So what about the Hen Harriers and Ospreys and Golden Eagles breeding within the area. These species were noted in the Cove application and many times in the local press and are breeding in the National Park. So can they explain how they get to the Cove area without moving through this proposed area? I think I can smell a rat again.

  4. Interesting – not only are they trying to bribe the community with a paltry 40k handout (let’s be honest, that’s not going to get much more than some bunting and plant pots), but they are now criticizing communities for not wanting these plooks on the landscape. Did someone already use the term plook – oh how ironic! The person quoting Helensburgh as being a ‘plook’ candidate it the very same person proposing erecting several of these plooks right next to Heensburgh, to be seen for miles!

    Mr Fraser may be interested to know that there is life outside Helensburgh. Taking Inverclyde as an example, in the last 12months, there have been plans on almost all points of the compass surrounding Inverclyde. Cove Community Windfarm, the Kilcreggan turbine, the Corlic Hill wind farm, various proposals around Cornalees/Flatterton, Innellan and now just over on Loch Long.

    Where does it end? There is no joined up thinking. We are at massive risk of the whole area we live in becoming surrounded by turbines. Remember that for those that have been canned, this was not by virtue of a central decision to say ‘enough is enough – this is the most beautiful and accessible area in central Scotland, let’s not desecrate it’, but only because of various fortuitious and random reasons.

    I would say to Mr Fraser – do you think that standing in Helensburgh and having windturbines to the right, straight ahead and behind is an attractive proposition?

    I don’t. The short term, dubious and inconsequential gains from these turbines is not worth the damage in the short and long term.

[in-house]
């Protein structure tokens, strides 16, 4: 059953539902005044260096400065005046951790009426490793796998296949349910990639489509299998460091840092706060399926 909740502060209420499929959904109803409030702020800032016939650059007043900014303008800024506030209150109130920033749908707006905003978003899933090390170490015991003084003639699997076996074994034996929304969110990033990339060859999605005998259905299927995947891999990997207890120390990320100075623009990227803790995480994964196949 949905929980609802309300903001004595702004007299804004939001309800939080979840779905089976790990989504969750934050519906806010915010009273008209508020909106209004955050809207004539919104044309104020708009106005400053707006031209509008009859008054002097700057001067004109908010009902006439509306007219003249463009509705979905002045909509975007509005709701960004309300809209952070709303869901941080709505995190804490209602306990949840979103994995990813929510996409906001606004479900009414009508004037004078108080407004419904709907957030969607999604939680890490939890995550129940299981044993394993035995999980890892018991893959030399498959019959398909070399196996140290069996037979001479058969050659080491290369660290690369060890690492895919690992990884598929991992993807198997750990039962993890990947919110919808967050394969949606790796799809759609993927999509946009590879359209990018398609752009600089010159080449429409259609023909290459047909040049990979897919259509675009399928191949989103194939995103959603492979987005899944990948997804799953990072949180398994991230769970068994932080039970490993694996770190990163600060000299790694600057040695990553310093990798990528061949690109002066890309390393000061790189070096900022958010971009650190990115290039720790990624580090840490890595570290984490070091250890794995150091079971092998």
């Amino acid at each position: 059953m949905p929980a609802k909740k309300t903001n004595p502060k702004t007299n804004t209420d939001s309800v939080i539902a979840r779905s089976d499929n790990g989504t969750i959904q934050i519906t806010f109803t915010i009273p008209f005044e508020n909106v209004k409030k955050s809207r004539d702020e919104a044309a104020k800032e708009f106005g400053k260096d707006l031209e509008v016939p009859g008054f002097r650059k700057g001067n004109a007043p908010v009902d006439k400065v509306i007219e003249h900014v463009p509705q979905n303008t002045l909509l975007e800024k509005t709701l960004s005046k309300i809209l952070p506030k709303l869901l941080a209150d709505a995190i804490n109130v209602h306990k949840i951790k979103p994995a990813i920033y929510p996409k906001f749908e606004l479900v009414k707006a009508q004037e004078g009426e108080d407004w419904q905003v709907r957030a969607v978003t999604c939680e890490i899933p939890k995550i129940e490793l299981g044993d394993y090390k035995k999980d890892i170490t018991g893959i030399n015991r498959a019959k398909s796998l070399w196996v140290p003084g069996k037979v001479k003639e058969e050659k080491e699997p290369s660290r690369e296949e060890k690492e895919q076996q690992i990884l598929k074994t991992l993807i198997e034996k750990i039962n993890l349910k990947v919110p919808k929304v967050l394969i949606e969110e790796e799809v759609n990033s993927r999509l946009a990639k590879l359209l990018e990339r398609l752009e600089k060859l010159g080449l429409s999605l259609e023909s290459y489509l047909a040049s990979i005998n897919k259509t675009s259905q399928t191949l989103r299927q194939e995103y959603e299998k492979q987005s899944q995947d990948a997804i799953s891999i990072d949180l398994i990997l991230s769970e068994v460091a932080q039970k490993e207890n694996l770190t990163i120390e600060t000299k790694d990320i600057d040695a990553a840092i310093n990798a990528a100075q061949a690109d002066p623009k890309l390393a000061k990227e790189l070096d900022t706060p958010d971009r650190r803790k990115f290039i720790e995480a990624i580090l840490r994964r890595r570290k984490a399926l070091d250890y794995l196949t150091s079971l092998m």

My final point would be this – these turbines can only create revenue with substantial government subsidy. A novel idea would to be stop any wind farm subsidy and spead the money saved to communities directly. I would not be surprised if the residents of Helensburgh alone pay an extra £40k a year on their fuel bills to pay this subsidy already.

    Let’s not be fooled or bribed by this nonsense.

  5. Can anyone explain to me this phobia about seeing a wind turbine. They are magnificent feats of engineering with beautiful forms. Five turbines on the hill above the reservoir will become a landmark that we will all grow to love and even take our friends to see. We desperately need renewable energy. Scotland is in the forefront and can boast more renewable energy then anywhere in Britain and for that we should be proud. When I hear of the Nuclear Power station now given the go ahead at Hinkly Point in Somerset I am glad I live in Scotland. Now there you can start talking about subsides. Twice the going unit price for 35 years.( Wind Turbines have never been given or needed that sort of financial incentive) and no one has talked about the decommissioning costs of the nuclear power station. I can guarantee that that will be on the plates of our children and grand children in 35 years time. Don’t even talk about subsides. You have seen nothing yet.

  6. Beauty is in the eye of the beholder! I used to quite like these things when they first appeared but they seem to be everywhere now, and the cumulative impact around the Clyde from various plans could be dramatic.

5 Trackbacks / Pingbacks

  1. Public meeting called to debate wind farm « The Lochside Press
  2. Plans for £7.5m Helensburgh community wind farm submitted « The Lochside Press
  3. Evidence on wind farm plan ‘disturbing’, says community group « The Lochside Press
  4. Visual impact the key for wind farm, say developers after debate | The Lochside Press
  5. Plan for wind farm above Helensburgh withdrawn | The Lochside Press

Comments are closed.